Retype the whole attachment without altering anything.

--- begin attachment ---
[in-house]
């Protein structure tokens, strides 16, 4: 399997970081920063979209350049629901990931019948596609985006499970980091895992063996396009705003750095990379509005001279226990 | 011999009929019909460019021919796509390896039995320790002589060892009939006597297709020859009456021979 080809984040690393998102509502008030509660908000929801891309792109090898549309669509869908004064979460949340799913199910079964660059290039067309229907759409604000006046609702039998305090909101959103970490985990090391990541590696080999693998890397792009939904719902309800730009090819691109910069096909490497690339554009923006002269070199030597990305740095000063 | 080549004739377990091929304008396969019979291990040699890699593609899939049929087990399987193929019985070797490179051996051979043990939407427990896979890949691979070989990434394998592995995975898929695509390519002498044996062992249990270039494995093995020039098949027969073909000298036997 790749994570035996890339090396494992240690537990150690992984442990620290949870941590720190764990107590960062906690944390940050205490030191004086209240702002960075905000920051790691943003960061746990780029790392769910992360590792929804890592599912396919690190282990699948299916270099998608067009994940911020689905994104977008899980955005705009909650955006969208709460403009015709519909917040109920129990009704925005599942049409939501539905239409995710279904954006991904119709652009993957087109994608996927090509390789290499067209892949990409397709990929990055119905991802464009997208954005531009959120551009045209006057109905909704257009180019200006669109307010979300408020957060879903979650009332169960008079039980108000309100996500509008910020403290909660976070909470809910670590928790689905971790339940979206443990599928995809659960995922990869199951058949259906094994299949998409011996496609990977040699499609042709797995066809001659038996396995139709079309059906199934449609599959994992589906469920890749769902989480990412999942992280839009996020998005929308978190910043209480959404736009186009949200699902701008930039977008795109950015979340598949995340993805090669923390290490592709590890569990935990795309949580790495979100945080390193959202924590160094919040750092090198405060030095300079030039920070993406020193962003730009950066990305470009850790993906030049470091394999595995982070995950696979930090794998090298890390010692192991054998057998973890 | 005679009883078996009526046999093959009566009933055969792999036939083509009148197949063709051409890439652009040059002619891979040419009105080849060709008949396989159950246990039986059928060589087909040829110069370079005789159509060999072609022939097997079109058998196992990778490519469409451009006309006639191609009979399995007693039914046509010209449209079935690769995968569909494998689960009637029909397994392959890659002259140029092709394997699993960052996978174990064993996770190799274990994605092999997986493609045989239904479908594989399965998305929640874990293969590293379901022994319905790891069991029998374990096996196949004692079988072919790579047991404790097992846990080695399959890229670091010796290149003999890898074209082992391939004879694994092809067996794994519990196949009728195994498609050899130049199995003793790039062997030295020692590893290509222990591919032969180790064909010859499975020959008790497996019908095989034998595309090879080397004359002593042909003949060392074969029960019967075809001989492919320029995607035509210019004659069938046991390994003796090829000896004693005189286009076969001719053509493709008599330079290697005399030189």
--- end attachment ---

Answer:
[in-house]
């Protein structure tokens, strides 16, 4: 399997970081920063979209350049629901990931019948596609985006499970980091895992063996396009705003750095990379509005001279226990 | 011999009929019909460019021919796509390896039995320790002589060892009939006597297709020859009456021979 080809984040690393998102509502008030509660908000929801891309792109090898549309669509869908004064979460949340799913199910079964660059290039067309229907759409604000006046609702039998305090909101959103970490985990090391990541590696080999693998890397792009939904719902309800730009090819691109910069096909490497690339554009923006002269070199030597990305740095000063 | 080549004739377990091929304008396969019979291990040699890699593609899939049929087990399987193929019985070797490179051996051979043990939407427990896979890949691979070989990434394998592995995975898929695509390519002498044996062992249990270039494995093995020039098949027969073909000298036997 790749994570035996890339090396494992240690537990150690992984442990620290949870941590720190764990107590960062906690944390940050205490030191004086209240702002960075905000920051790691943003960061746990780029790392769910992360590792929804890592599912396919690190282990699948299916270099998608067009994940911020689905994104977008899980955005705009909650955006969208709460403009015709519909917040109920129990009704925005599942049409939501539905239409995710279904954006991904119709652009993957087109994608996927090509390789290499067209892949990409397709990929990055119905991802464009997208954005531009959120551009045209006057109905909704257009180019200006669109307010979300408020957060879903979650009332169960008079039980108000309100996500509008910020403290909660976070909470809910670590928790689905971790339940979206443990599928995809659960995922990869199951058949259906094994299949998409011996496609990977040699499609042709797995066809001659038996396995139709079309059906199934449609599959994992589906469920890749769902989480990412999942992280839009996020998005929308978190910043209480959404736009186009949200699902701008930039977008795109950015979340598949995340993805090669923390290490592709590890569990935990795309949580790495979100945080390193959202924590160094919040750092090198405060030095300079030039920070993406020193962003730009950066990305470009850790993906030049470091394999595995982070995950696979930090794998090298890390010692192991054998057998973890 | 005679009883078996009526046999093959009566009933055969792999036939083509009148197949063709051409890439652009040059002619891979040419009105080849060709008949396989159950246990039986059928060589087909040829110069370079005789159509060999072609022939097997079109058998196992990778490519469409451009006309006639191609009979399995007693039914046509010209449209079935690769995968569909494998689960009637029909397994392959890659002259140029092709394997699993960052996978174990064993996770190799274990994605092999997986493609045989239904479908594989399965998305929640874990293969590293379901022994319905790891069991029998374990096996196949004692079988072919790579047991404790097992846990080695399959890229670091010796290149003999890898074209082992391939004879694994092809067996794994519990196949009728195994498609050899130049199995003793790039062997030295020692590893290509222990591919032969180790064909010859499975020959008790497996019908095989034998595309090879080397004359002593042909003949060392074969029960019967075809001989492919320029995607035509210019004659069938046991390994003796090829000896004693005189286009076969001719053509493709008599330079290697005399030189």